Ml sectoral trends

Shares of oil & gas companies surged 7%, packaging stocks gained 5%, building material and...

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Regulation: New norms

SEBI’s consolidation process is pro-investor

SEBI has been informally asking fund companies what purpose does it serve to have dozens of different schemes, with very similar objectives, which invest in the same kind of stocks. Many of these schemes were simply asset-gathering ploys, launched during the last bull market. Partly due to the regulator’s prodding and partly due to the fact that funds are finding so many schemes unwieldy, mergers of schemes are taking place. And SEBI’s new norms have helped the process. Fewer schemes are in the best interest of the investors.

Under the earlier norms, any merger of schemes was viewed as a change in the fundamental attributes of the surviving scheme and, hence, it was mandatory for fund houses to follow certain procedures laid down by the regulator. Asset management companies were required to give the unit-holders the option to exit the schemes to be merged at their prevailing NAVs (net asset values) without exit load. In its new circular, SEBI has made merger procedures less tedious and has allowed more schemes with almost similar features to be merged or consolidated. Further, the circular says that the merger or consolidation would not necessarily mean change in fundamental attributes of the surviving scheme, if there are no changes in the features of the surviving scheme—if the fund house is able to establish that unit-holders’ interest is not adversely affected by the merger. Therefore, a fund house is not required to offer an exit option to the investors of the existing scheme.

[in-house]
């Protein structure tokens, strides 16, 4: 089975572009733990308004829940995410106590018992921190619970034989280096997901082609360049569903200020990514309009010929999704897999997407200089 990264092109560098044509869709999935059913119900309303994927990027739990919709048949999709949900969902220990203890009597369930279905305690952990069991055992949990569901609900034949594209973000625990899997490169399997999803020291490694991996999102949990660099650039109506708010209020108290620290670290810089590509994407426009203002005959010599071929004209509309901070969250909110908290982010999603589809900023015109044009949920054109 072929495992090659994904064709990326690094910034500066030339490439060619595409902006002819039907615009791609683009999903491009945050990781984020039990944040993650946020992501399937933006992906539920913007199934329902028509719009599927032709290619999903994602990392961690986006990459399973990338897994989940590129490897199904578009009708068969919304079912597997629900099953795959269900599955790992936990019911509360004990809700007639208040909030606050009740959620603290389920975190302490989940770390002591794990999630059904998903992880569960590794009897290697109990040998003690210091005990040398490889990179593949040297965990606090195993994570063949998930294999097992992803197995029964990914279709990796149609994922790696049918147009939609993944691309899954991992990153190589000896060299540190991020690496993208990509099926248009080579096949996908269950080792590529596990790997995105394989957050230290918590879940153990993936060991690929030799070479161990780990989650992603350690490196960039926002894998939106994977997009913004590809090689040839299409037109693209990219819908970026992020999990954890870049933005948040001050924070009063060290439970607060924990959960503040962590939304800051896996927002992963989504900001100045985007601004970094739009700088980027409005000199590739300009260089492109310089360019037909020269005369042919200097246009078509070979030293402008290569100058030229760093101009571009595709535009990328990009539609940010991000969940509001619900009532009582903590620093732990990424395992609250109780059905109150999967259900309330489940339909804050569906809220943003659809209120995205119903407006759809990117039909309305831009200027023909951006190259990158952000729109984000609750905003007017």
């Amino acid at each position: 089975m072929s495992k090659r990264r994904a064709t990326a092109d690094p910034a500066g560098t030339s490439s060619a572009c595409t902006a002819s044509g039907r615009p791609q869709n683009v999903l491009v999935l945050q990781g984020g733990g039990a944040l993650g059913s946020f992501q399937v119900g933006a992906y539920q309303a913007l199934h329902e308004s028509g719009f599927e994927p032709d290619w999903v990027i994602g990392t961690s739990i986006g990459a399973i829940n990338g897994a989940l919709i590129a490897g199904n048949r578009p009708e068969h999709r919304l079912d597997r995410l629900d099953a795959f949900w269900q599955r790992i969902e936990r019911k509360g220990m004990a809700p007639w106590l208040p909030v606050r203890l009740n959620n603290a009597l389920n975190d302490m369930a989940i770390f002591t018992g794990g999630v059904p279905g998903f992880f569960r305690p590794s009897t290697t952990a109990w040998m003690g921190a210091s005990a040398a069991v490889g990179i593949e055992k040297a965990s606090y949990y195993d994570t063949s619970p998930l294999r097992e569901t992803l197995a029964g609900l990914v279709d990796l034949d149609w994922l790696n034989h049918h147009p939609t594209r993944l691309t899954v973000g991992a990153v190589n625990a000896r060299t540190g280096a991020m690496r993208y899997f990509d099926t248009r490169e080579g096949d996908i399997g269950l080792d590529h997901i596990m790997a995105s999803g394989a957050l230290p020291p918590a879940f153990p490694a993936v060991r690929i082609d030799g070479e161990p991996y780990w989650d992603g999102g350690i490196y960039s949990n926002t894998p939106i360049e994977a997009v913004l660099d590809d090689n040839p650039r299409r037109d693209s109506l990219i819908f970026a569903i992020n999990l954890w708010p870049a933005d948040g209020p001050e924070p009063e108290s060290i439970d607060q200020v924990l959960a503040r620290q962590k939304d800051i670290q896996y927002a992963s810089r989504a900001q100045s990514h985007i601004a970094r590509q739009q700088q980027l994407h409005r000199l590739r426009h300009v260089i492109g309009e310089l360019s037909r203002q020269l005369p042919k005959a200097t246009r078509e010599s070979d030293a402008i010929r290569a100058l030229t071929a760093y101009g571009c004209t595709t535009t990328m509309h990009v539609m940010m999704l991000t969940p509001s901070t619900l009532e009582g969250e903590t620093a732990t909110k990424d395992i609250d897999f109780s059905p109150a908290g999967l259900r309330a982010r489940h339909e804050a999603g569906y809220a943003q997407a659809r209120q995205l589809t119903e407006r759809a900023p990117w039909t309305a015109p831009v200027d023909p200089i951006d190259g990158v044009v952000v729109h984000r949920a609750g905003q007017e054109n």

Simply put, if scheme A is merged with scheme B of the same fund house, after the merger, only scheme B will exist and if there is no change in any fundamental feature such as the investment objective and asset allocation of scheme B, then the fund house need not offer an exit option to investors. But, the fund house has to offer an exit option to unit-holders in scheme A and provide unit-holders in both the schemes all relevant information.

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Lumax Finance Pvt Ltd (formerly Sheela Finance Pvt Ltd) bought 55,499 shares in Lumax Auto...

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